The Denver-based cookie company delivers eight varieties of cookies until 3 a.m. on weekends, along with locally produced milk and ice cream.
What began as a late-night hankering for warm cookies and milk has become a growing business for Jennifer Coolbrith and Chris Newell, owners of the Dirty Cookie, a baked-to-order cookie, milk and ice cream delivery service in Denver.
Coolbrith and Newell recently moved to Denver and were up late one night searching online for a cookie delivery service when the idea struck.
“Where I’m from, there is a company at (the University of Massachusetts) that does late-night cookie delivery, so we thought we’d see if there is something out here like that, and there was nothing,” says Coolbrith, a longtime home baker who’s always aspired to open a coffee shop. “Denver is such a unique little city, and I thought it would work really well here, especially with the university so close by.”
Coolbrith dubbed the venture “the Dirty Cookie” and promptly fell asleep. When she woke up the next morning, Newell had already purchased the domain name, created a website and Twitter and Facebook accounts for the business. The Dirty Cookie launched one month later during the first weekend of March, after the couple obtained city licenses, found a commercial kitchen, tested cookie formulas and contacted local media outlets to build buzz.
“After we launched on Facebook, Twitter and Instagram, we’d post pictures every time we baked a batch of cookies,” Coolbrith says. “Our Instagram feed got really popular and before I knew it, we had 200 Facebook friends.”
Coverage in local newspapers, magazines and on Thrillist.com–which is dedicated to startup businesses–helped the brand build enough of a following that it sold out of cookies its first weekend in business. “Thursday we were twiddling our thumbs, Friday we were redlining and Saturday we were crying,” Coolbrith says with a laugh.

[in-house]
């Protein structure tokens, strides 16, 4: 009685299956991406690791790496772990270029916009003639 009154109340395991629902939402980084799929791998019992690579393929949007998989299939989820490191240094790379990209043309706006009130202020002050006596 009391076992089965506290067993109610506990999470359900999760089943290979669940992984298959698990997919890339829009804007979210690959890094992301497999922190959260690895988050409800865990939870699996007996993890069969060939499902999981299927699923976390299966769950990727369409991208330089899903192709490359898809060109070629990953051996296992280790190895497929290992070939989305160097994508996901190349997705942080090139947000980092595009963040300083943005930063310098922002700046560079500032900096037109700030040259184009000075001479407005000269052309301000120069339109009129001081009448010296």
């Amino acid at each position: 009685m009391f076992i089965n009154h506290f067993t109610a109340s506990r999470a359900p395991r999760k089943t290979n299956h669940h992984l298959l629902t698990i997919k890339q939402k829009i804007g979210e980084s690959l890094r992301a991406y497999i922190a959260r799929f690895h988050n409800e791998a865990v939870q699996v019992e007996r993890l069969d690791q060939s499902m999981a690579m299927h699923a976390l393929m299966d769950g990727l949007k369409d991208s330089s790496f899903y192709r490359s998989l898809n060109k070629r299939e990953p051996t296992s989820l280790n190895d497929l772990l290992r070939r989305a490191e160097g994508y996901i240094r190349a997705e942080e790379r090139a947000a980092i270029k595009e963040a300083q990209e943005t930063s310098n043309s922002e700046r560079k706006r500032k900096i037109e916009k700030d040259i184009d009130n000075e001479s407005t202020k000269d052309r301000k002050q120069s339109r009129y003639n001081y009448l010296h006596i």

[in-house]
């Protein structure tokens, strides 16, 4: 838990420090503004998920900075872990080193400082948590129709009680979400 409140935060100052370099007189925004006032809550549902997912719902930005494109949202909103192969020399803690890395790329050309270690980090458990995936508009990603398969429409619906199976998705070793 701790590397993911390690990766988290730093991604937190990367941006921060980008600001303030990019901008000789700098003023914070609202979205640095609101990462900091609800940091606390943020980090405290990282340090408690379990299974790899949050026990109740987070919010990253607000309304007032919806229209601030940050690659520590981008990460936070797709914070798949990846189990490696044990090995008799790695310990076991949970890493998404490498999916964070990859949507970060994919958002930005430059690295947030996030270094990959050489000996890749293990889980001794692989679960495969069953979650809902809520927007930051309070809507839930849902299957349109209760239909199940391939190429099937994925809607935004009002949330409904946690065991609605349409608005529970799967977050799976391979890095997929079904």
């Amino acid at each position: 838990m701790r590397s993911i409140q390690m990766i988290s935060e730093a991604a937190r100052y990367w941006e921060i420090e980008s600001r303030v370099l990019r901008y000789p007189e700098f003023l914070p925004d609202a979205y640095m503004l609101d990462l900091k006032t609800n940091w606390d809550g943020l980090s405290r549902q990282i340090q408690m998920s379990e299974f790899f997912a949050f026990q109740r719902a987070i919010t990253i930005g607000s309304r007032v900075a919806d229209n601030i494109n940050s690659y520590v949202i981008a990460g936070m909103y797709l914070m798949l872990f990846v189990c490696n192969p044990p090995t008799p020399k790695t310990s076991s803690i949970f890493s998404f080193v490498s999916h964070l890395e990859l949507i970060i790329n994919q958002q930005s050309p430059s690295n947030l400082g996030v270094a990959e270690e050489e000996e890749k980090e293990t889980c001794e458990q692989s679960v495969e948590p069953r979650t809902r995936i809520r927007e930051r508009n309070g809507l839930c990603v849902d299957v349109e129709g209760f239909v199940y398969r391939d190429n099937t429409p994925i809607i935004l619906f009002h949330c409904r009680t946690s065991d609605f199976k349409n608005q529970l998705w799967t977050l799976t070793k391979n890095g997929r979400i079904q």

The Dirty Cookie is open for phone and online orders (through Grubhub) for pickup or delivery from 8 p.m. to 3 a.m. Thursdays, Fridays and Saturdays. The cookies, offered in varieties such as chocolate chip, double chocolate fudge, oatmeal raisin, peanut butter and gingerdoodle are mixed, panned and frozen on Tuesdays and Wednesdays. Then on Thursday the cookies are baked to order, placed in boxes with stickers bearing the company’s logo and delivered warm. Milk and ice cream, which are available in pint sizes, are sourced from local suppliers.
The Dirty Cookie currently sells an average of 4,000 cookies per week. “Our initial goal was to do five orders an hour,” Coolbrith says. “We’ve blown that completely out of the water.”
Coolbrith and Newell plan to add one or two production staff and eventually find a retail space closer to Denver University (DU), which is 11 miles from downtown. (They currently charge a $5 delivery fee for orders from DU.)
The company also is fielding offers to franchise the business in other cities and at several universities, but Coolbrith wants to focus on building the brand at home first.
“We have a lot of people who are excited and want to grow us. But right now, we’re thinking more about making the Dirty Cookie a household name and growing as our own brand by perfecting what we’re doing now,” she says. “We want to keep our core values and the support of the people who love our cookies as we get bigger.”